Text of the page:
Karimullah (2009) examined the impact of FIIs equity investment behaviour in the Indian stock market and found bi-directional causality between FII and stock return. Garg and Bodla (2009) concluded that the rate of FII flows into the country is governed by the performance of the domestic stock market and the foreign investors’ expectations about this performance. More recent work includes that of Anshuman, Chakrabarti and Kumar (2010) who bring high frequency data and the powerful tools of market microstructure analysis to address these questions. They find that the aggregate trading of FIIs dampens the volatility of the Indian stock market. Furthermore, positive shocks in trading volume have greater impacts than negative shocks, while trading between FIIs and domestic investors increase volatility. Borner et al. (2010) examine the behaviour of gross capital flows of foreigners and domestic investors before and after financial crises. They use panel data, with annual observations covering 1970-2009 and 103 countries (segmented by income classes). IMF (2010) includes an event study of the impact of capital control introductions on 37 “liquidity receiving” countries. The data is quarterly, and covers 2003:Q1 to 2009:Q2. Bose and Dipankar in their study attempted to estimate the quantitative impact of certain regulatory policy decision related to FII investment in India using the technique of intervention analysis of time series econometrics. Dr. Mamta, Priya Laxmi Meena and Mathur, in their research paper examined the behavioural pattern of FII during the period of 2001 to 2010 and volatility of BSE, SENSEX due to FII. With this paper they clear that the FII are influencing the SENSEX movement to greater extent. Dr. M. Venkata Subba Reddy, Mahammed Saleem(2013), in their research paper examine the impact of FII’s on Indian Stock Markets. The important result of their study is that foreign investment is determined by stock market return. But foreign investment is not a major factor for the stock market boom in India the FII are increasingly dominant in the stock market. The fear of sudden outflow of foreign capital may be a trigger a third stock market scam as most regulatory changes are being made only as a follow up of an adverse event.


An attempt has been made:

· To understand the investment pattern of FII in India during global financial crisis.

· To analysis the Foreign Institutional Investments (FIIs) trend in debt and equity.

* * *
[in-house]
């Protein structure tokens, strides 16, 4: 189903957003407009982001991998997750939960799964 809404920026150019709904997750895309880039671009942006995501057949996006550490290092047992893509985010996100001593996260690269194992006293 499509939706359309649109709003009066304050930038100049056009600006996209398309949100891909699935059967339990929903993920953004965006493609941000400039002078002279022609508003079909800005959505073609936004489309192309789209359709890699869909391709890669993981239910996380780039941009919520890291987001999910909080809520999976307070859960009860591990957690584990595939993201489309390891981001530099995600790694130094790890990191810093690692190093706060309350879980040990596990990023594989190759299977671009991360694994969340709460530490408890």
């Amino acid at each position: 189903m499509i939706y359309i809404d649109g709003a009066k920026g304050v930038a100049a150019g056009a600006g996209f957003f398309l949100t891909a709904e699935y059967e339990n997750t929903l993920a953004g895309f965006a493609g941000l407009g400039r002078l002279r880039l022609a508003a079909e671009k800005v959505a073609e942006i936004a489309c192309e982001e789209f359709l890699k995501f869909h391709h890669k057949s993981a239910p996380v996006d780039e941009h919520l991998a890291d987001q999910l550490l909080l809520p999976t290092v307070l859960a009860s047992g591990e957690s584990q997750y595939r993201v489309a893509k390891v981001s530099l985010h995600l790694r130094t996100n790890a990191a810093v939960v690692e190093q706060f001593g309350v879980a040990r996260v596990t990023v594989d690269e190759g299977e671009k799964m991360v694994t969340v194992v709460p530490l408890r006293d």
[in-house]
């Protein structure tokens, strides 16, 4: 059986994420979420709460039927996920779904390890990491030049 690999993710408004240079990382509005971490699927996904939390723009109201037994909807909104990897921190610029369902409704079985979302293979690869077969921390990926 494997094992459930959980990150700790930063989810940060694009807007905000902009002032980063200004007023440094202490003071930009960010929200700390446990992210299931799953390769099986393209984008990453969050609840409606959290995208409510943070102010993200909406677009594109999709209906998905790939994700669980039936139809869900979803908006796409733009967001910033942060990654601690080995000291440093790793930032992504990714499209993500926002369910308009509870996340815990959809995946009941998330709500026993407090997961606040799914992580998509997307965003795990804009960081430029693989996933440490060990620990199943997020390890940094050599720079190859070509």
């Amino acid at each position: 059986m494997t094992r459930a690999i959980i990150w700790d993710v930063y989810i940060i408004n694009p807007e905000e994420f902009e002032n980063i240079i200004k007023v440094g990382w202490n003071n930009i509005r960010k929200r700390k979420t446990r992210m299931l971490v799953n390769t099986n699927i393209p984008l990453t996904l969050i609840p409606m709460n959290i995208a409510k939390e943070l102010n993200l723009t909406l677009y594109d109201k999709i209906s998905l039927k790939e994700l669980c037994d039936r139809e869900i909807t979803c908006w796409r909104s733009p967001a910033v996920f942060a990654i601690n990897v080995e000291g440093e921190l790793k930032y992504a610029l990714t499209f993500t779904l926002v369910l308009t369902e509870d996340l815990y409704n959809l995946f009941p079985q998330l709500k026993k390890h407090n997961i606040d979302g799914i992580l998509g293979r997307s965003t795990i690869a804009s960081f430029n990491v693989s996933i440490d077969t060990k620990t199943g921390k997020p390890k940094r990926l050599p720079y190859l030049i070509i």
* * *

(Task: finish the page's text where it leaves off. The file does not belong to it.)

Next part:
· To study the impact of FIIs on different sector due to financial crisis.


To achieve the objective of the study, the secondary data has been collected from , , , for a period ranging from 2001 to 2014 ( before and after global financial crisis). Besides the websites mentioned above various publications of SEBI, BSE, RBI & Economic Political weekly, etc. has been used. The Data has been classified & tabulated using Ms- Excel. Diagrams are used as statistical tool for data analysis


India’s capital account has been liberalized over the year with a carefully calibrated approach, so as to attract long-term , non- debt creating capital inflows. For this purpose , FIIs were allowed In India to invest in equity and debt market since1992. The investment pattern of FIIs in India have been changed over a period of time. As FIIs invested around Rs 79,709 crore (US$ 13.23 billion) in the country’s equity market in 2014, according to data released by the Securities and Exchange Board of India (SEBI). During the year, foreign investors invested majorly in domestic equities markets as Indian equity markets gave some of the best returns among emerging countries, as per market analysts.


FII Investments - Financial Year
INR crores
Financial Year Equity Debt Total
1992-93 13 0 13
1993-94 5,127 0 5,127
1994-95 4,796 0 4,796
1995-96 6,942 0 6,942
1996-97 8,546 29 8,575
1997-98 5,267 691 5,958
1998-99 -717 -867 -1,584
1999-00 9,670 453 10,122
2000-01 10,207 -273 9,933
2001-02 8,072 690 8,763
2002-03 2,527 162 2,689
2003-04 39,960 5,805 45,765
2004-05 44,123 1,759 45,881
2005-06 48,801 -7,334 41,467
2006-07 25,236 5,605 30,840
2007-08 53,404 12,775 66,179
2008-09 -47,706 1,895 -45,811
2009-10 1,10,221 32,438 1,42,658
2010-11 1,10,121 36,317 1,46,438
2011-12 43,738 49,988 93,726
2012-13 1,40,033 28,334 1,68,367
2013-14 79,709 -28,060 51,649

Source: SEBI

FIIs bought debt securities worth Rs 8,155 crore (US$ 1.35 billion) and sold bonds to the tune of Rs 4,609 crore (US$ 765.69 million) in the period January 1–10, 2014, which resulted in a net inflow of Rs 3,546 crore (US$ 589.10 million), according to data provided by SEBI. Their total investment in debt and equity in the period was about Rs 4,091 crore (US$ 679.49 million) in January 2014. The table given above is providing the detail of FIIs investment in India from 1992 to 2014.

Table 1 given above presenting the net investment of FII in financial year from 1992 to 2014.Here in the table it can be easily observed that FII started their investment with its main instrument as Equity , which was 13 crore in 1992. Then they took their initiation in the next form of FII investment that is Debt in 1996-97 with 29 crores at the same time investment in equity had risen but in 1997 -98 investment reduced and become negative as -717 and -867 in both Equity and Debt in 1998-99. From 1999 to 2001 FII Equity have increased but negative in debt, but it can be observed that 2002-03 FII investment in both the instrument had declined. From 2003 equity investment performance had improved but not improved in case of debt folio. When we move to 2008-09 investment portfolio, it can be observed that investment in Equity become negative as -47,706 due to huge withdrawal(outflow) of FII in India because of which total investment of FII also become negative during global crises. After crises, the performance of FII had improved in Indian stock market. But again till 2013-14 investment in equity and debt has decreased, and total investment also declined. Chart 1 also depicts the same fluctuation in FII investment during 2001 to 2014 which affected Indian capital market adversely as well as positively.

Chart 1 : FII investment in India

Source: SEBI